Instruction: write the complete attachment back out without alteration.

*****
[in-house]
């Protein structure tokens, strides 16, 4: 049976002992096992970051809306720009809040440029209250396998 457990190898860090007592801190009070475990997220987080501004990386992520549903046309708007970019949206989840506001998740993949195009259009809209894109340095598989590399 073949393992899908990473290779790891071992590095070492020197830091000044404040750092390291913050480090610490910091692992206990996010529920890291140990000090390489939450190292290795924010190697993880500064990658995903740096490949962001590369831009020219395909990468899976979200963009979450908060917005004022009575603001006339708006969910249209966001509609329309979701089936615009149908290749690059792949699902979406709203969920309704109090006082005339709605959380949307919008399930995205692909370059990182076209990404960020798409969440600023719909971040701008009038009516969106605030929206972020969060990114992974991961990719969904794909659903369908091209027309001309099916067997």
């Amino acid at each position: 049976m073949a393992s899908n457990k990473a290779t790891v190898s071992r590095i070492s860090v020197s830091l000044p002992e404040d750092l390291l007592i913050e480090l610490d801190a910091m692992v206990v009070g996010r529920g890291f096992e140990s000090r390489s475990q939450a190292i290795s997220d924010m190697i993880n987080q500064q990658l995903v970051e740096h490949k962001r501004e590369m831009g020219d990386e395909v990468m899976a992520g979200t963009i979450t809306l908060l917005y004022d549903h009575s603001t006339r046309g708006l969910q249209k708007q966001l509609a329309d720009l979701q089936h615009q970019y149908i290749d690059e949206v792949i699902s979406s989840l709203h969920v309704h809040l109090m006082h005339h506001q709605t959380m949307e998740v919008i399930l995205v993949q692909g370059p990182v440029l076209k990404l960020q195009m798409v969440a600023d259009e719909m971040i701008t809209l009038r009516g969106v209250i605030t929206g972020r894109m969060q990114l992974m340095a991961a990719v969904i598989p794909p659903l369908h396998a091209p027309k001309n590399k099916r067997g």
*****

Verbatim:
[in-house]
């Protein structure tokens, strides 16, 4: 049976002992096992970051809306720009809040440029209250396998 457990190898860090007592801190009070475990997220987080501004990386992520549903046309708007970019949206989840506001998740993949195009259009809209894109340095598989590399 073949393992899908990473290779790891071992590095070492020197830091000044404040750092390291913050480090610490910091692992206990996010529920890291140990000090390489939450190292290795924010190697993880500064990658995903740096490949962001590369831009020219395909990468899976979200963009979450908060917005004022009575603001006339708006969910249209966001509609329309979701089936615009149908290749690059792949699902979406709203969920309704109090006082005339709605959380949307919008399930995205692909370059990182076209990404960020798409969440600023719909971040701008009038009516969106605030929206972020969060990114992974991961990719969904794909659903369908091209027309001309099916067997």
């Amino acid at each position: 049976m073949a393992s899908n457990k990473a290779t790891v190898s071992r590095i070492s860090v020197s830091l000044p002992e404040d750092l390291l007592i913050e480090l610490d801190a910091m692992v206990v009070g996010r529920g890291f096992e140990s000090r390489s475990q939450a190292i290795s997220d924010m190697i993880n987080q500064q990658l995903v970051e740096h490949k962001r501004e590369m831009g020219d990386e395909v990468m899976a992520g979200t963009i979450t809306l908060l917005y004022d549903h009575s603001t006339r046309g708006l969910q249209k708007q966001l509609a329309d720009l979701q089936h615009q970019y149908i290749d690059e949206v792949i699902s979406s989840l709203h969920v309704h809040l109090m006082h005339h506001q709605t959380m949307e998740v919008i399930l995205v993949q692909g370059p990182v440029l076209k990404l960020q195009m798409v969440a600023d259009e719909m971040i701008t809209l009038r009516g969106v209250i605030t929206g972020r894109m969060q990114l992974m340095a991961a990719v969904i598989p794909p659903l369908h396998a091209p027309k001309n590399k099916r067997g």